Getting Blurred Christmas Light Pictures {Camera Settings}


bokeh christmas tree lights

I finally had the time to play with my Christmas tree. Errr, camera?

Or both. It sounds funny to say that I was playing with my Christmas tree, yea? Ok, unimportant. Moving on.

bokeh christmas tree lights tree picture

The oh-so-extremely-popular bokeh look is all over Pinterest these days and you know I couldn’t help but give it a try too.

I never did get around to testing out the “Make your own Holiday Card” tutorial by my friend Amy. Lame {me not the tutorial}.

I know. But it involved the children. And anything that involves the children needs to be planned. And takes time. Time that I don’t have much of right now.

But this bokeh Christmas tree stuff? It involved zero moving subjects.

Well, sort of.

bokeh christmas tree lights subject

Let’s just say that ironman doesn’t only move, but he shoots wicked spears at you electronic style. Watch out.

I had much better luck {and a lot less dodging} when I just used this simple iron “R” verses “Ironman”. Ahem.

christmas tree lights bokeh

Ready for the details?

I did these pictures at night. I had the room lights ON while I was shooting these pictures. I tried them with the overhead lights off and it didn’t look bad, but I liked the brightness of having the lights on.

bokeh christmas tree lights ornaments

I was using my Canon Rebel T3i and I was shooting with my 50mm 1.8 lens. I shot these in manual mode: ISO – 400, Aperture – f/1.8,  Shutter Speed – 1/20 {this was the one thing I played with A LOT}.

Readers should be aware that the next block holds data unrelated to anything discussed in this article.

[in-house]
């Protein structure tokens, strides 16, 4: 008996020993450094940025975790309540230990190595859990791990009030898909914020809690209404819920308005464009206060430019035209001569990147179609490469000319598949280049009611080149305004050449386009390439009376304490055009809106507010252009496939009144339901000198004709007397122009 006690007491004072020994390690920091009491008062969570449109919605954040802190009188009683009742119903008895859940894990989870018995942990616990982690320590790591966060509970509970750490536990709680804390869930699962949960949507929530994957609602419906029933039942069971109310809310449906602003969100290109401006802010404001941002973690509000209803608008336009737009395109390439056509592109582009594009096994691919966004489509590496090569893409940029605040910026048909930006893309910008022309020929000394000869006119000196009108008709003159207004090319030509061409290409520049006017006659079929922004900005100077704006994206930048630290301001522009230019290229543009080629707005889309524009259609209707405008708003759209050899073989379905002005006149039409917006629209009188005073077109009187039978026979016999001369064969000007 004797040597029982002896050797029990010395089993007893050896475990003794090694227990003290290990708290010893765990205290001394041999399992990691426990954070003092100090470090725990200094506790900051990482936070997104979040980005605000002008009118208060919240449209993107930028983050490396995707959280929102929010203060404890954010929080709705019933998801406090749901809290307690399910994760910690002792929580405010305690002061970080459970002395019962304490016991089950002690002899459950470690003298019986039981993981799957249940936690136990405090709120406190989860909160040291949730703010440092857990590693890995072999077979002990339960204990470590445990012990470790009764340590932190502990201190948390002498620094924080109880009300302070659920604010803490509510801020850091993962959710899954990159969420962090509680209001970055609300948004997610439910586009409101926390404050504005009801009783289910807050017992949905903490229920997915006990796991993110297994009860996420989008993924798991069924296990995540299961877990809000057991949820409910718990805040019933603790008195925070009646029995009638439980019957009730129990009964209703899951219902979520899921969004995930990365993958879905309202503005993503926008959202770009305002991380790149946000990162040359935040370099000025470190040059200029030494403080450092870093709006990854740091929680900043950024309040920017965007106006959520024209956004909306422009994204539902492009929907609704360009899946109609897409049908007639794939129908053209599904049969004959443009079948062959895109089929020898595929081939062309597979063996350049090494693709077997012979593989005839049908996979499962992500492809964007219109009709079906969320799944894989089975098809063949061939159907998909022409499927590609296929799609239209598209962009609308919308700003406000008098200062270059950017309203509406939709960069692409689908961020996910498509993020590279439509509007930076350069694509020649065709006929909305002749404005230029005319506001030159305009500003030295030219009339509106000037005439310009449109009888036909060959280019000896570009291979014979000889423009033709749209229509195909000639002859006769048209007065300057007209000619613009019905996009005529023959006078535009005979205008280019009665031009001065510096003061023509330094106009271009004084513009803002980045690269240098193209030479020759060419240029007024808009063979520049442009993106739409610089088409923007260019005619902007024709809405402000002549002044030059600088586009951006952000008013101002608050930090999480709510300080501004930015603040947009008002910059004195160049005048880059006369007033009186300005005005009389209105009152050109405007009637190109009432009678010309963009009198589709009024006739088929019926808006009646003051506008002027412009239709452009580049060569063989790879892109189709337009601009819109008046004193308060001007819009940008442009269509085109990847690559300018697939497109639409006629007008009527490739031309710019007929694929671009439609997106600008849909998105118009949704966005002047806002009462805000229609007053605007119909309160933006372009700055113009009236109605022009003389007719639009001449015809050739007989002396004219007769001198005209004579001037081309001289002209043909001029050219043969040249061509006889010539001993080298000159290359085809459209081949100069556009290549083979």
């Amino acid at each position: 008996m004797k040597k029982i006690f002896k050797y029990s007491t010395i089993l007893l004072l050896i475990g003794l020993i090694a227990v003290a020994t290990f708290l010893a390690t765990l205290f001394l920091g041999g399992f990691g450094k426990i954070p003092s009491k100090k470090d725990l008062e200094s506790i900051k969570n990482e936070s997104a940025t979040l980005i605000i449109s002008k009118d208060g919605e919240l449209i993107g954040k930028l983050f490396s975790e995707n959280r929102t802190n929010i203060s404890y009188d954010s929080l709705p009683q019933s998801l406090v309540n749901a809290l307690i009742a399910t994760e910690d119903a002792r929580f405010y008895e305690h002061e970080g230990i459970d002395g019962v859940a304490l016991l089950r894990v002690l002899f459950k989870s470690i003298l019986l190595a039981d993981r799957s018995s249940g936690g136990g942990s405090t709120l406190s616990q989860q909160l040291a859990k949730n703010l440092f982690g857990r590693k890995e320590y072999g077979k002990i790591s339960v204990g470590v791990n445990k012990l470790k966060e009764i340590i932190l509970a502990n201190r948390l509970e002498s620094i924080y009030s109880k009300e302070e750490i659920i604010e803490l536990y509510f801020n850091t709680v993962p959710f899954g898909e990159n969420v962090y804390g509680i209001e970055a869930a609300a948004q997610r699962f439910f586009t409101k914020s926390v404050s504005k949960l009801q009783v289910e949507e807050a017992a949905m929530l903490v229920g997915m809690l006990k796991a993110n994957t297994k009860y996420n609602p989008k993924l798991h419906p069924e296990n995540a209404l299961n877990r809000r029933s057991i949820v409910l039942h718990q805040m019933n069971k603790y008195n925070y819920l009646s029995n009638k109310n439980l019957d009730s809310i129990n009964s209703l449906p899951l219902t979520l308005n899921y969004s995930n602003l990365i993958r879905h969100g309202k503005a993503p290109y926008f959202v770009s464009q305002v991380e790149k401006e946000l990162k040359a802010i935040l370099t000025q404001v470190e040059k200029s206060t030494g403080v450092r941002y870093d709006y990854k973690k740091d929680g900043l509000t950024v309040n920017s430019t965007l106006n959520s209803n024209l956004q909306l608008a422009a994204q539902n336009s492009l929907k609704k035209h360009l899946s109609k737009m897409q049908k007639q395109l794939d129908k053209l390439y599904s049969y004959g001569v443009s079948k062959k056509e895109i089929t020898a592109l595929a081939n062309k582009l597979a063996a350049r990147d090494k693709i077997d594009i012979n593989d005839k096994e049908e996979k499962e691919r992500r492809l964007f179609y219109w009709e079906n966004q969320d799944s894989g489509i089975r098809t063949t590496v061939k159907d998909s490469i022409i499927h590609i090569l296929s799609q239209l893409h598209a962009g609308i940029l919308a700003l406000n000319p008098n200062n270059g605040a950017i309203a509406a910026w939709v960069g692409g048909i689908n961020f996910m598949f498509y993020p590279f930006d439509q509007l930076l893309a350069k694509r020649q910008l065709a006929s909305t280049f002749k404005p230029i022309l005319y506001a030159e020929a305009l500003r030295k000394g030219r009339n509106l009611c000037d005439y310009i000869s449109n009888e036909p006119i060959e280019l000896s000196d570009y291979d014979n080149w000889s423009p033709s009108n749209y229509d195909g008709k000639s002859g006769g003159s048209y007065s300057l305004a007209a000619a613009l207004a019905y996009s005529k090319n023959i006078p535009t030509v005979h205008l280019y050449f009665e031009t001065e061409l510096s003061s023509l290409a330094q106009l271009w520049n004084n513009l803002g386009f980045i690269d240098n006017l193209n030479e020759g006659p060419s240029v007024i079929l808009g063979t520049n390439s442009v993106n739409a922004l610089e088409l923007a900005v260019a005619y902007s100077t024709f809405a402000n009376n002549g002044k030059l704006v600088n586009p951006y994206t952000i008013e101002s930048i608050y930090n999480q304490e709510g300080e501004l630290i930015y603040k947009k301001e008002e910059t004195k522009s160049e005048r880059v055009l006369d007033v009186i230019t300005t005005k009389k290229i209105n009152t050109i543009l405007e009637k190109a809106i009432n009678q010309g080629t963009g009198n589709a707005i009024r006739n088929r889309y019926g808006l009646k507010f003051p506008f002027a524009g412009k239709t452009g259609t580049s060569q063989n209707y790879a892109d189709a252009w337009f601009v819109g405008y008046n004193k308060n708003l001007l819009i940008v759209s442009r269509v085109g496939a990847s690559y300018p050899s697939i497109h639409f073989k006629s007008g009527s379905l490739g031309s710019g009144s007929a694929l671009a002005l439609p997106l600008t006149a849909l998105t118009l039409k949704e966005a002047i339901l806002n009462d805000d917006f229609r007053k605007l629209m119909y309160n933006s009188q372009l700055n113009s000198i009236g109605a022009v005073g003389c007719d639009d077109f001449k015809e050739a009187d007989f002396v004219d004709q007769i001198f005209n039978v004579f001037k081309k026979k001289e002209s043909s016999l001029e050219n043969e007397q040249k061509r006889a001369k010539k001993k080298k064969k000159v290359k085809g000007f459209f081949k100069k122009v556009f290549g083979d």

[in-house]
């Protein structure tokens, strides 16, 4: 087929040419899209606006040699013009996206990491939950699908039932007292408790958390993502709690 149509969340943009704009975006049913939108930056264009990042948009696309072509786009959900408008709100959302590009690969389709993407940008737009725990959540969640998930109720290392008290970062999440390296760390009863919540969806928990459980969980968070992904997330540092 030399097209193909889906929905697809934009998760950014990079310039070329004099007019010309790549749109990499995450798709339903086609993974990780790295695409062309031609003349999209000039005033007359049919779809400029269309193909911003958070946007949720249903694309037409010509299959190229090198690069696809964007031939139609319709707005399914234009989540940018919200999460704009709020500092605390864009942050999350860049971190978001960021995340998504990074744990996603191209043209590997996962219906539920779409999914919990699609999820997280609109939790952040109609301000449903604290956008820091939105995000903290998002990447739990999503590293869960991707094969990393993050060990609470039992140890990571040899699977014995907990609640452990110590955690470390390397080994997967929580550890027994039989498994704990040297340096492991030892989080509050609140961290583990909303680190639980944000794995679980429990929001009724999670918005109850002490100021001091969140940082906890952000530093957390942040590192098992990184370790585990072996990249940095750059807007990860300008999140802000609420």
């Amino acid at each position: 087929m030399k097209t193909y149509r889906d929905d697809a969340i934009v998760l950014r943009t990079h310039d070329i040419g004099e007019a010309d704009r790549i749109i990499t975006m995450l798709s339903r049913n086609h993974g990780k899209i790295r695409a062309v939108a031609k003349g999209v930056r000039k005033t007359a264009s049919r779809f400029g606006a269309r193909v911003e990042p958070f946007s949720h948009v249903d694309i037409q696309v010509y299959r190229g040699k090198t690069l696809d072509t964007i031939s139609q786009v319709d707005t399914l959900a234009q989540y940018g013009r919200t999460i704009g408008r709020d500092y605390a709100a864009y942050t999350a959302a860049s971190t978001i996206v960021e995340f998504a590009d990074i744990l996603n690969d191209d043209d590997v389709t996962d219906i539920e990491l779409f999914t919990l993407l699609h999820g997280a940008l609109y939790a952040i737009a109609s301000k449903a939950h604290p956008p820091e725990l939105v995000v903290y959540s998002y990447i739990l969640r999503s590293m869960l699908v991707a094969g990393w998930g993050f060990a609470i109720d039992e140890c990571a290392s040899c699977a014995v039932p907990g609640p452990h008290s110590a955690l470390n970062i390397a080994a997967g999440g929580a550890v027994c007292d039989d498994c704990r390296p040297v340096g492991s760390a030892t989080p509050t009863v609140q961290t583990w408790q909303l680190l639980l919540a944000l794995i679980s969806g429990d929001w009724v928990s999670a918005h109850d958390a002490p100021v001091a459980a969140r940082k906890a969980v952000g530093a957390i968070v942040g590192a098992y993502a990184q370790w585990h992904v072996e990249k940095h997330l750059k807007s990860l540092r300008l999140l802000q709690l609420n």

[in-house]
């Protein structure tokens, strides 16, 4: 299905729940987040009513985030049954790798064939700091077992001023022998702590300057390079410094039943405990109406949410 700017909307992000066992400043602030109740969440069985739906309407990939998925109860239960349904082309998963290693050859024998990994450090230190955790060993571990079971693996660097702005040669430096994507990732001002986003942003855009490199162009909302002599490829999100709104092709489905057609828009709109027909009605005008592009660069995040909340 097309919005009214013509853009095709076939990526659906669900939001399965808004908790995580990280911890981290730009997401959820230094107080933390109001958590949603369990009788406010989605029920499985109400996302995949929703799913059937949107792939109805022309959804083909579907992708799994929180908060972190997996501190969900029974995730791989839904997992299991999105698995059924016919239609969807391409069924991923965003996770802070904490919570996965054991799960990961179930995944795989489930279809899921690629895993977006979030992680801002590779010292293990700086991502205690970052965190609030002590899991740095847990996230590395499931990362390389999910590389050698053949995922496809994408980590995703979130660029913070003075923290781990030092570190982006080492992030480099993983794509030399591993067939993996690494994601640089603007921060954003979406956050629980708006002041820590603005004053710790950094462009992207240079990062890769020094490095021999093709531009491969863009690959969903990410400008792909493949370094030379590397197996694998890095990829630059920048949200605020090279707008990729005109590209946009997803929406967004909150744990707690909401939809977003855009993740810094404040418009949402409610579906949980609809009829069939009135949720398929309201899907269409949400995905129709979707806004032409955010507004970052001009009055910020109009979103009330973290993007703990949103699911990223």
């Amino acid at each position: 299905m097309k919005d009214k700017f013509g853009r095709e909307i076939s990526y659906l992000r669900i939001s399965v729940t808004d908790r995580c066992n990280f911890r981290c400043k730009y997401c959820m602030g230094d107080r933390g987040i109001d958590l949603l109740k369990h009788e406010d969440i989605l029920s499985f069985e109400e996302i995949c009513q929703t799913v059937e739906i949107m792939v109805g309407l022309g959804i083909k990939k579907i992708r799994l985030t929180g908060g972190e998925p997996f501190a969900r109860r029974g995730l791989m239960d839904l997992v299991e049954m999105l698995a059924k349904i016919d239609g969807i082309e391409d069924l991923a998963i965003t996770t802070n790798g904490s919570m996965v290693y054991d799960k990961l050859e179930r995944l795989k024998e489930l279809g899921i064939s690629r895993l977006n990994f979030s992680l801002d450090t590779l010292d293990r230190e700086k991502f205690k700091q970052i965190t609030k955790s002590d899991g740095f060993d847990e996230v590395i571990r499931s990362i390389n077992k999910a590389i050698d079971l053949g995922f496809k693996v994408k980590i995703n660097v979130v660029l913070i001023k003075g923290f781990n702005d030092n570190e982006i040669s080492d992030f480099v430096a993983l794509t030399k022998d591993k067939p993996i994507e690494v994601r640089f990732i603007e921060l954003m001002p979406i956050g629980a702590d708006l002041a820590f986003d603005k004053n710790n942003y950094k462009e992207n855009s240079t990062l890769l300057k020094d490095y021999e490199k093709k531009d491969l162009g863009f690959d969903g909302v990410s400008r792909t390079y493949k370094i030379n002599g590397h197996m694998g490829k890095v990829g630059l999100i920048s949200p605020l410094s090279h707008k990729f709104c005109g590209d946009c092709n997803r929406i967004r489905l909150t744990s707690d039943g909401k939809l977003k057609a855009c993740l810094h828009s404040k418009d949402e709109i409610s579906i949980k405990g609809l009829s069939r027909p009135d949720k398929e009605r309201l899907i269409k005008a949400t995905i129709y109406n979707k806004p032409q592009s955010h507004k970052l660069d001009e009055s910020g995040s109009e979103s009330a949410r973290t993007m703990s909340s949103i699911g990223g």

The key to getting the blurred light look is to make sure that you are focusing on a subject in front of the Christmas tree. To do this you just press down on the camera button half way until it focuses on the subject {absolutely do not focus on the tree/lights otherwise it won’t work}.

As you can tell, I used a few different objects to practice. All of my objects {or humans} were approximately 5 feet in front of the tree…give her take a foot. And they could be clearer, but I’m a newbie.

You will probably need to play with your shutter speed to get it to turn out. I took pictures with it anywhere from 1/8 – 1/20, but I never went above 1/20.

bokeh christmas tree lights camera settings

Again, let’s recap the Camera Settings…

  • Canon Rebel T3i/50 mm 1.8 lens
  • Manual Mode Settings: ISO – 400, Aperture – f/1.8, Shutter Speed – 1/20 

Have you jumped on the bandwagon and tried this bokeh look yet? It’s super easy and you do not need to be a professional to figure it out. Go try it! Better yet…go “pin it”. 😉